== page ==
The stuff made over the last 50 years has some very very nice sound. Sure a lot was junk, but a lot was really nice. I have some older things. A Rega P3 with the original Maggie unitrac arm and Dynavector Ruby 23 cart bought with it 25 years ago.. still sounds great.
Good luck!! I hope you enjoy the various setups for many years to come. Its fun!
What a great post, Morgenholz.

I don't seem to sell anything and even have a 20 year old bit of LP kit in a storage locker to resurrect when I get back to Oz.

I still have a bit of an upgrade bug, but it's under control, and if I had to stop now and stay with what I own until I die, I would be happy. Even my disc buying habits have slowed down with the demise of SACD, and I mainly buy old CDs (from Japan and West Germany) from the early production runs.

The answer is yes, the old stuff is good enough. The stuff from 30 years ago is too. But I didn't think so until only recently. Allow me to explain. Lately my system has been going backwards in time, aka retrograde. Please bear with me as I collect these thoughts.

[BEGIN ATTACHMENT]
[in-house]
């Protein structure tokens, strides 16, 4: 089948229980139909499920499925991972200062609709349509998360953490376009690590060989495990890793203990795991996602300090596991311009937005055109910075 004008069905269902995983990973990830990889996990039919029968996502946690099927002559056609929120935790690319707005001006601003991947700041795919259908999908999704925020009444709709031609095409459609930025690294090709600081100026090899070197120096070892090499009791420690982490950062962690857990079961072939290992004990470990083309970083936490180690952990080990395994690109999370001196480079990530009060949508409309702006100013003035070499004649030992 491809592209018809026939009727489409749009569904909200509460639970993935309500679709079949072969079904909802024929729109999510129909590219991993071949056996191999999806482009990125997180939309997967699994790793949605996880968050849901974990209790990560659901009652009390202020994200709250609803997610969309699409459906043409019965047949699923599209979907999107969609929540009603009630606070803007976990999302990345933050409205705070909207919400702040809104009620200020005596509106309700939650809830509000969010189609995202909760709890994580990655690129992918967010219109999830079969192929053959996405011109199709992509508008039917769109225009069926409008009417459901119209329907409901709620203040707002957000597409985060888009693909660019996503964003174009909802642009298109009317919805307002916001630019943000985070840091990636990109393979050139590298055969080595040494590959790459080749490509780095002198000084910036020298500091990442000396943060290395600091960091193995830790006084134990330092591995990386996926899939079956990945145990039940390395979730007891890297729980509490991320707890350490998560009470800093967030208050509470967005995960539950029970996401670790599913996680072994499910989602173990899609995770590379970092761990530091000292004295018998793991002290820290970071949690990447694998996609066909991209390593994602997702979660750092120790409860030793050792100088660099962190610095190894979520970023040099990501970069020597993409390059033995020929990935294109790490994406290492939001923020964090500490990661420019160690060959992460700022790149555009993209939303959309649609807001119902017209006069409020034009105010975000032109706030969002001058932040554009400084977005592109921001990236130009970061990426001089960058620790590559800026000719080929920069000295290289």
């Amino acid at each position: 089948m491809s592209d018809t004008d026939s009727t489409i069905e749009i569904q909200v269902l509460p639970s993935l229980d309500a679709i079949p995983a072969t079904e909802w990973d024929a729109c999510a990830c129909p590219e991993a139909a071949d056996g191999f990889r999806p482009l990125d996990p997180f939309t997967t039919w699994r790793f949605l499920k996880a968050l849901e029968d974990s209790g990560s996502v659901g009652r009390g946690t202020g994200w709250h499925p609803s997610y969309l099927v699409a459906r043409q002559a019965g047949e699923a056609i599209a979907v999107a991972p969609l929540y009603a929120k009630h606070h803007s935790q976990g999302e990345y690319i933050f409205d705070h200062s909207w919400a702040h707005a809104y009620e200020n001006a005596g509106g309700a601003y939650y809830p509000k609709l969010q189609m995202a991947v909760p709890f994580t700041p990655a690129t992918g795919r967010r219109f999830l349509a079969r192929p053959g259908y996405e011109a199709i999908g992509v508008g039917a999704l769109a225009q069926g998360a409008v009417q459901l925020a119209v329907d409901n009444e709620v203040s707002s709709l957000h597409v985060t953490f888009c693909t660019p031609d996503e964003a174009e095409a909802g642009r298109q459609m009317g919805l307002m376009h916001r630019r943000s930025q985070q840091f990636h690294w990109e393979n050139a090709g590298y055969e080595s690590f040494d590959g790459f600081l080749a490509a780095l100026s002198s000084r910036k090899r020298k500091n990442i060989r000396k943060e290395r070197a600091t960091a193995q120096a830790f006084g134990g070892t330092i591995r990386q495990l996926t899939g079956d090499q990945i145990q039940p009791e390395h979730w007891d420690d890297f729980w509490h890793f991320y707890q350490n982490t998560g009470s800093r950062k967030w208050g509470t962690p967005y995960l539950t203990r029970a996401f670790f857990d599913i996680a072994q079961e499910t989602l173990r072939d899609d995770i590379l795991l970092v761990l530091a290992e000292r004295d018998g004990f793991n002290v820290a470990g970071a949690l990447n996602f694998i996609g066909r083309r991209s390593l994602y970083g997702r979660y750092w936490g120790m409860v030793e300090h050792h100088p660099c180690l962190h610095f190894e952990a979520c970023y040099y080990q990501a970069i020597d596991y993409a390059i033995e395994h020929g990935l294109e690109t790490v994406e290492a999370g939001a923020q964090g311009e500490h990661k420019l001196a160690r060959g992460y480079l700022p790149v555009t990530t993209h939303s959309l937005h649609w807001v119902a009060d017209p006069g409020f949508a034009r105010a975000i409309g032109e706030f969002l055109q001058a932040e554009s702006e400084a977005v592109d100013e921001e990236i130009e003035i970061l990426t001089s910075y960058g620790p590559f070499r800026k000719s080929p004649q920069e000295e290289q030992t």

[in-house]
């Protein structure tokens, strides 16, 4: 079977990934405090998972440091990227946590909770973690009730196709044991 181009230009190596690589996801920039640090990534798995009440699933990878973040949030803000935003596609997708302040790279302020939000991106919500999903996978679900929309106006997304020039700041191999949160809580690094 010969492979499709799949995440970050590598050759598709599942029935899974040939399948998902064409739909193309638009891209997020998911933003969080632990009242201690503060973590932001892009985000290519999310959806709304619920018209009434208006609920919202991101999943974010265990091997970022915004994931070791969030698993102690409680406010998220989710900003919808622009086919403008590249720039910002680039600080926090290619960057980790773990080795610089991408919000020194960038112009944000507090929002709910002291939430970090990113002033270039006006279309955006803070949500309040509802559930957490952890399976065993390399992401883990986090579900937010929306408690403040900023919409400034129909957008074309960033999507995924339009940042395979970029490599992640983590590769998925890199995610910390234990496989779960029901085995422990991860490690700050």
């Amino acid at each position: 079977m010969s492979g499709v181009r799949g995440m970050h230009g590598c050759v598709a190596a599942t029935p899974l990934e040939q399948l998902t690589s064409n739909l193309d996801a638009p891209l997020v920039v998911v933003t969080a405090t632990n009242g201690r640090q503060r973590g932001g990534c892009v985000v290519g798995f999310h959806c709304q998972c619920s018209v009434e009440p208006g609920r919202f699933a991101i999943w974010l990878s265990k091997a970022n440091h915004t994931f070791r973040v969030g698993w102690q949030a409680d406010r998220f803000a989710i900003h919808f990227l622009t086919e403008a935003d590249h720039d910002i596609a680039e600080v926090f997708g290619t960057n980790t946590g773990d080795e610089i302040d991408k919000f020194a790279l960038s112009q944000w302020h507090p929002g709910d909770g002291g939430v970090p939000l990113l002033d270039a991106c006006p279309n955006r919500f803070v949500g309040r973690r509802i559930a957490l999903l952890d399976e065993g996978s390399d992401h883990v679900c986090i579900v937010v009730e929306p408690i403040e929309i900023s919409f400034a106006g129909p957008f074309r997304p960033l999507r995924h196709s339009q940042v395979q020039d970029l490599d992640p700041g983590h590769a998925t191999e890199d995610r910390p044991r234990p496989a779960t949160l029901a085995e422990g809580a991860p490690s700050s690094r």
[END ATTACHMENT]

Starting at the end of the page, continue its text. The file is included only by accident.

The furthest up the SOTA chain I ever got was early/mid 90's Threshold and Theta separates with ProAc speakers. They're all gone now, traded to facillitate moving. It's doubtful I'll ever again assert myself to ascend those lofty peaks. In the last couple of months through lucky accidents I've stumbled upon some wonderful late 70's Sansui gear -- with head scratching results -- why do they sound so good, and how did I miss what happened way back when? I've got two theories:

1. there's a synergy to pairing the same maker's amp and speakers from the same time period; after all, the speakers are the missing links which complete the amp's circuits.

Or more likely,

2. something very special was happening in audio by the late 70's. This is recent news to me, so pardon me if I bore the already informed. Plenty of great, decently recorded music was produced during that decade. Its enjoyment was worth savoring. Makers like Kenwood, Pioneer and Sansui vigorously competed to overcome vinyl's inherent limitations in signal to noise, separation and dynamic range. Competent designers had to focus on stretching the limits of quietness and listenability. At the time there was no where else to take vinyl to make it sound better.